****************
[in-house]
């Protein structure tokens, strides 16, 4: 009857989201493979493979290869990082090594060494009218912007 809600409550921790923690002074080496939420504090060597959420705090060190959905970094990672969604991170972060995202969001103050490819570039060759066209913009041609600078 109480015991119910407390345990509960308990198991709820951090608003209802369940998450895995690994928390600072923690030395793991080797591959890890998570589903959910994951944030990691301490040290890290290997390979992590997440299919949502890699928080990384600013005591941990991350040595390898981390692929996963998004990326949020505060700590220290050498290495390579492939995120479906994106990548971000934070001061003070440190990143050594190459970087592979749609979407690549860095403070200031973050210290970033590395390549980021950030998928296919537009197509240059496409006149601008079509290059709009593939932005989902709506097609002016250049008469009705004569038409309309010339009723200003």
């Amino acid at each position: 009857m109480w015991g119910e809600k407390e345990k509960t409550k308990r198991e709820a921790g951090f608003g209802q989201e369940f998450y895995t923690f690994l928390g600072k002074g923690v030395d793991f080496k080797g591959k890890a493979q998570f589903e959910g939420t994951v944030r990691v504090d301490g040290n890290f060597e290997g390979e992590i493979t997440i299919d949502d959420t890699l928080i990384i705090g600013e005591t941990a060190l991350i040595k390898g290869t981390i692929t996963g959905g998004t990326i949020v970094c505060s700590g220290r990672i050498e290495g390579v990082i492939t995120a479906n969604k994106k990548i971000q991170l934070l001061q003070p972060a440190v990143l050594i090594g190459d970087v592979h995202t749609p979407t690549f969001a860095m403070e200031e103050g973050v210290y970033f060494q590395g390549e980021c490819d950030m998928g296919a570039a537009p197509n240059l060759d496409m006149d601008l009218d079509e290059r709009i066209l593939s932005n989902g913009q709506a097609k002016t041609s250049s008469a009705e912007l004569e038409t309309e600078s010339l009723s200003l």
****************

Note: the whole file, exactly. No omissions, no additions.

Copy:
[in-house]
């Protein structure tokens, strides 16, 4: 009857989201493979493979290869990082090594060494009218912007 809600409550921790923690002074080496939420504090060597959420705090060190959905970094990672969604991170972060995202969001103050490819570039060759066209913009041609600078 109480015991119910407390345990509960308990198991709820951090608003209802369940998450895995690994928390600072923690030395793991080797591959890890998570589903959910994951944030990691301490040290890290290997390979992590997440299919949502890699928080990384600013005591941990991350040595390898981390692929996963998004990326949020505060700590220290050498290495390579492939995120479906994106990548971000934070001061003070440190990143050594190459970087592979749609979407690549860095403070200031973050210290970033590395390549980021950030998928296919537009197509240059496409006149601008079509290059709009593939932005989902709506097609002016250049008469009705004569038409309309010339009723200003």
């Amino acid at each position: 009857m109480w015991g119910e809600k407390e345990k509960t409550k308990r198991e709820a921790g951090f608003g209802q989201e369940f998450y895995t923690f690994l928390g600072k002074g923690v030395d793991f080496k080797g591959k890890a493979q998570f589903e959910g939420t994951v944030r990691v504090d301490g040290n890290f060597e290997g390979e992590i493979t997440i299919d949502d959420t890699l928080i990384i705090g600013e005591t941990a060190l991350i040595k390898g290869t981390i692929t996963g959905g998004t990326i949020v970094c505060s700590g220290r990672i050498e290495g390579v990082i492939t995120a479906n969604k994106k990548i971000q991170l934070l001061q003070p972060a440190v990143l050594i090594g190459d970087v592979h995202t749609p979407t690549f969001a860095m403070e200031e103050g973050v210290y970033f060494q590395g390549e980021c490819d950030m998928g296919a570039a537009p197509n240059l060759d496409m006149d601008l009218d079509e290059r709009i066209l593939s932005n989902g913009q709506a097609k002016t041609s250049s008469a009705e912007l004569e038409t309309e600078s010339l009723s200003l």